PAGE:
A first summing of the auditory physiology was the book Hearing in 1938, still a classic reference. Hal Davis did the physiology, while Stevens did the psychrophysics.

World War II saw his assumption of responsibility in Section 17.1 of the Office of Scientific Research and Development with Fletcher, Sivian, Morse, Morgan, Knudsen, Stevens, Firestone, and Wente. This era constitutes the first of many distractions from his primary love, physiology. With Morgan, Galambos, and Hawkins, he worked out laws relating physical dimensions of intense sounds to the temporary hearing loss that would follow exposure to such sounds. At the Psycho-Acoustic Laboratory, he became interested more directly, with Stevens, Hudgins, Nichols, Peterson, Marquis, and Ross in the hard of hearing and in the properties of hearing aids that were used to compensate for hearing disorders. By now, we (I mean those of us engaged in psychophysics) had captured him. No longer could he return exclusively to physiological research.

In 1946, he was invited to direct the Research Department for the Central Institute for the Deaf, a position that he still holds. He laid down the condition that such a Research Department must provide for all the basic sciences that are relevant to the problems of hearing and speech. This arrangement put him in a most favorable position. He could work in his own physiology laboratory and also could direct, guide, and encourage his collaborators in other disciplines. The output of his department has been a steady stream of published works. From his own pen, we have been treated to descriptions of experiments on the mechanism of cochlear action, many papers on the physiology of audition, contributions to audiology and, in particular, speech audiometry, evaluation of fenestration surgery, and studies and commentary on many applied problems, such as industrial hearing loss and reference levels for audiometers.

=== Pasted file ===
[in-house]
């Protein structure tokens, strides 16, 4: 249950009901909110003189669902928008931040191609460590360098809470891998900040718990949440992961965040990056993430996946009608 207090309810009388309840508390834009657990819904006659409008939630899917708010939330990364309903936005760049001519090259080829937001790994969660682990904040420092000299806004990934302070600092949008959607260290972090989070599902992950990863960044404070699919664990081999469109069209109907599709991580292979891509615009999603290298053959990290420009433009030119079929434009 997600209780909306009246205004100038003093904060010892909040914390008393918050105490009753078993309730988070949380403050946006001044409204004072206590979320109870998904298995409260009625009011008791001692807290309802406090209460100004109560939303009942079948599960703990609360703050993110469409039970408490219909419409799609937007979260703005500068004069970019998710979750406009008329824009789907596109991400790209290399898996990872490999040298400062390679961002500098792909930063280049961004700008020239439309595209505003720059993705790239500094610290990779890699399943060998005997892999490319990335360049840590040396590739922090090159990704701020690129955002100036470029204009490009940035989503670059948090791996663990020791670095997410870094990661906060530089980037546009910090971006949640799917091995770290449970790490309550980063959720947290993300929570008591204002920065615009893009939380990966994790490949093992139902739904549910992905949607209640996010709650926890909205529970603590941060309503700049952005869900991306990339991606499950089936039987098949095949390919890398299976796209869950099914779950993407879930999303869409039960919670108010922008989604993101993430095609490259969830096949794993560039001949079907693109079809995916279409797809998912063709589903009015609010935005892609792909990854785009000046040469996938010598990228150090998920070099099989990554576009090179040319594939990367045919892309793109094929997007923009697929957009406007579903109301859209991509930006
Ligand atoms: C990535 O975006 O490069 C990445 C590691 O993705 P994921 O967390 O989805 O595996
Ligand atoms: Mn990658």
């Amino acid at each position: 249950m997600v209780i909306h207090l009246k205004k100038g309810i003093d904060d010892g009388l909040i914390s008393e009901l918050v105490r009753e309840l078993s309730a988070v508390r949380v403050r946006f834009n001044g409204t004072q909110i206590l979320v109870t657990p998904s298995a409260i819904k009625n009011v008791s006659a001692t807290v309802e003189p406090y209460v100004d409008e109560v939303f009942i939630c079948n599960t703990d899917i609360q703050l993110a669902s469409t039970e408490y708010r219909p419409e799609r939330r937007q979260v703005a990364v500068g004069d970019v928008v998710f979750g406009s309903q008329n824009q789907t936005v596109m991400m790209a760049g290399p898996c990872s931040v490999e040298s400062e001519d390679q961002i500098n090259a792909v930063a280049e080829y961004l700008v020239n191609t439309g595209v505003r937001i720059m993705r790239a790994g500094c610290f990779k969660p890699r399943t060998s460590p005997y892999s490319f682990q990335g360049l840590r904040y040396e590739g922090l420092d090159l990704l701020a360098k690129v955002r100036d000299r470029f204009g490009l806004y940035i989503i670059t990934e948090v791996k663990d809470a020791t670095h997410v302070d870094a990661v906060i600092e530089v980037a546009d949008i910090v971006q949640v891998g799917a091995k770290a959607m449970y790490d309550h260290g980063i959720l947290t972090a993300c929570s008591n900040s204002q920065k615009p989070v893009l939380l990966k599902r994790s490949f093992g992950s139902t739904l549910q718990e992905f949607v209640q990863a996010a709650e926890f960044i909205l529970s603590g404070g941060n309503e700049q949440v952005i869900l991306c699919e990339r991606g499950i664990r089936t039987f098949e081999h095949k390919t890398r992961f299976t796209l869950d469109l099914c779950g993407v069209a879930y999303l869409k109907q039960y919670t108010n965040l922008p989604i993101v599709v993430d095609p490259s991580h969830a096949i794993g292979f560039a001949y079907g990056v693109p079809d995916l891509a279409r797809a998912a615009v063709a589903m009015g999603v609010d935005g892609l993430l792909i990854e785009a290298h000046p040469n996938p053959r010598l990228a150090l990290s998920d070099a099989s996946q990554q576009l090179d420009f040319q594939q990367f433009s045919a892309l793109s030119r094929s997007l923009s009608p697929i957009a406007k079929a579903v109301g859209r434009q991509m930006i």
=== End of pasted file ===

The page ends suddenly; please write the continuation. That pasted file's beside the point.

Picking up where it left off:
Seizing the opportunity to extend the excellent contacts that had been established between governmental agencies and scientists in the areas of physiology, psychology, and acoustics, he volunteered his services as the first Executive Secretary of the newly formed Armed Forces–National Research Council Committee on Hearing and Bio-Acoustics. The CHABA organization has, in the judgment of many, served its government well. Its mode of operation and the effectiveness of the various procedures that it utilizes to bring the problems of government to the attention of working scientists were indeed set by the first Executive Secretary.

While serving as Executive Secretary of CHABA, Hal Davis's advice was sought by the United States Navy on the possible damage that was being done to the hearing of personnel by the noise of jet aircraft on the decks of carriers. In characteristic fashion, he assembled a group of experts to evaluate the problem and to suggest the kind of organization that should undertake to study it, and finally, not being able to recommend any other group, offered the services of a part of his own Research Department to carry out what then became known as the ANEHIN Project, Auditory and Nonauditory Effects of High-Intensity Noise.

I mention this last incident because I am particularly sensitive to his do-it-yourself attitude toward many scientific problems that come across his desk in his role as consultant. It is not easy to work too close to him because most of us do not have his capacity for organization and sustained effect. He is willing to undertake any problem that he considers worthy of study and will fight to solve it, to the last drop of his own blood and that of any collaborator who happens to be within reach. (Some of us feel that he must have several pints more than normal.)